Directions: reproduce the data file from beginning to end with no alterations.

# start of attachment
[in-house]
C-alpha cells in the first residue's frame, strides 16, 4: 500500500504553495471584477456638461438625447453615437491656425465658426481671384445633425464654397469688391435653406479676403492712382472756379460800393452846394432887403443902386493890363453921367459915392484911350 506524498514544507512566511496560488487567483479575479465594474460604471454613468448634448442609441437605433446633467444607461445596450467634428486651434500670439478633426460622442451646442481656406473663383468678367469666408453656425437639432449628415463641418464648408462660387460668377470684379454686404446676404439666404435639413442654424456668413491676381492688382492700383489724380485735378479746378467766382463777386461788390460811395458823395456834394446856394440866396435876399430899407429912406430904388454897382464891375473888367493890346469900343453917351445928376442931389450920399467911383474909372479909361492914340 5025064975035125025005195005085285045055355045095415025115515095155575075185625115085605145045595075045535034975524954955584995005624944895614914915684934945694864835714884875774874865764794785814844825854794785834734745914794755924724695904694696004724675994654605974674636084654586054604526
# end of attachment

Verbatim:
[in-house]
C-alpha cells in the first residue's frame, strides 16, 4: 500500500504553495471584477456638461438625447453615437491656425465658426481671384445633425464654397469688391435653406479676403492712382472756379460800393452846394432887403443902386493890363453921367459915392484911350 506524498514544507512566511496560488487567483479575479465594474460604471454613468448634448442609441437605433446633467444607461445596450467634428486651434500670439478633426460622442451646442481656406473663383468678367469666408453656425437639432449628415463641418464648408462660387460668377470684379454686404446676404439666404435639413442654424456668413491676381492688382492700383489724380485735378479746378467766382463777386461788390460811395458823395456834394446856394440866396435876399430899407429912406430904388454897382464891375473888367493890346469900343453917351445928376442931389450920399467911383474909372479909361492914340 5025064975035125025005195005085285045055355045095415025115515095155575075185625115085605145045595075045535034975524954955584995005624944895614914915684934945694864835714884875774874865764794785814844825854794785834734745914794755924724695904694696004724675994654605974674636084654586054604526